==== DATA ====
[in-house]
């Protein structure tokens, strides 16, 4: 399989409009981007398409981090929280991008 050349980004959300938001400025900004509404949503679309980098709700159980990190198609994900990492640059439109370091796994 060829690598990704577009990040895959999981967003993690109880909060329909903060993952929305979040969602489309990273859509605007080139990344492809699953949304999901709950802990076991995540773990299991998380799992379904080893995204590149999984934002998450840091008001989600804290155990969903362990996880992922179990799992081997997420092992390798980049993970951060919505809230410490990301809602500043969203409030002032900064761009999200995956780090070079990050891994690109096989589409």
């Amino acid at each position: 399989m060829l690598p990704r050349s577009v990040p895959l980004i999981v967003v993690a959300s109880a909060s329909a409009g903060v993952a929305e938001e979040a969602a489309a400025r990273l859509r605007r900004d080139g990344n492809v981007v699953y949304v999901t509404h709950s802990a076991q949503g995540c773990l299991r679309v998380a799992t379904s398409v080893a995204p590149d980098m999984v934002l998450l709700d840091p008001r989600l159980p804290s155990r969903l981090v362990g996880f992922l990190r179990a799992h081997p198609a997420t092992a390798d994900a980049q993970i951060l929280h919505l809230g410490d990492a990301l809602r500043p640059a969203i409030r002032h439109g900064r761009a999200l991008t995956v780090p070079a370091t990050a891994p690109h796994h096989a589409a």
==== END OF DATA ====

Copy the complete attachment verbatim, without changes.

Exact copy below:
[in-house]
């Protein structure tokens, strides 16, 4: 399989409009981007398409981090929280991008 050349980004959300938001400025900004509404949503679309980098709700159980990190198609994900990492640059439109370091796994 060829690598990704577009990040895959999981967003993690109880909060329909903060993952929305979040969602489309990273859509605007080139990344492809699953949304999901709950802990076991995540773990299991998380799992379904080893995204590149999984934002998450840091008001989600804290155990969903362990996880992922179990799992081997997420092992390798980049993970951060919505809230410490990301809602500043969203409030002032900064761009999200995956780090070079990050891994690109096989589409």
């Amino acid at each position: 399989m060829l690598p990704r050349s577009v990040p895959l980004i999981v967003v993690a959300s109880a909060s329909a409009g903060v993952a929305e938001e979040a969602a489309a400025r990273l859509r605007r900004d080139g990344n492809v981007v699953y949304v999901t509404h709950s802990a076991q949503g995540c773990l299991r679309v998380a799992t379904s398409v080893a995204p590149d980098m999984v934002l998450l709700d840091p008001r989600l159980p804290s155990r969903l981090v362990g996880f992922l990190r179990a799992h081997p198609a997420t092992a390798d994900a980049q993970i951060l929280h919505l809230g410490d990492a990301l809602r500043p640059a969203i409030r002032h439109g900064r761009a999200l991008t995956v780090p070079a370091t990050a891994p690109h796994h096989a589409a």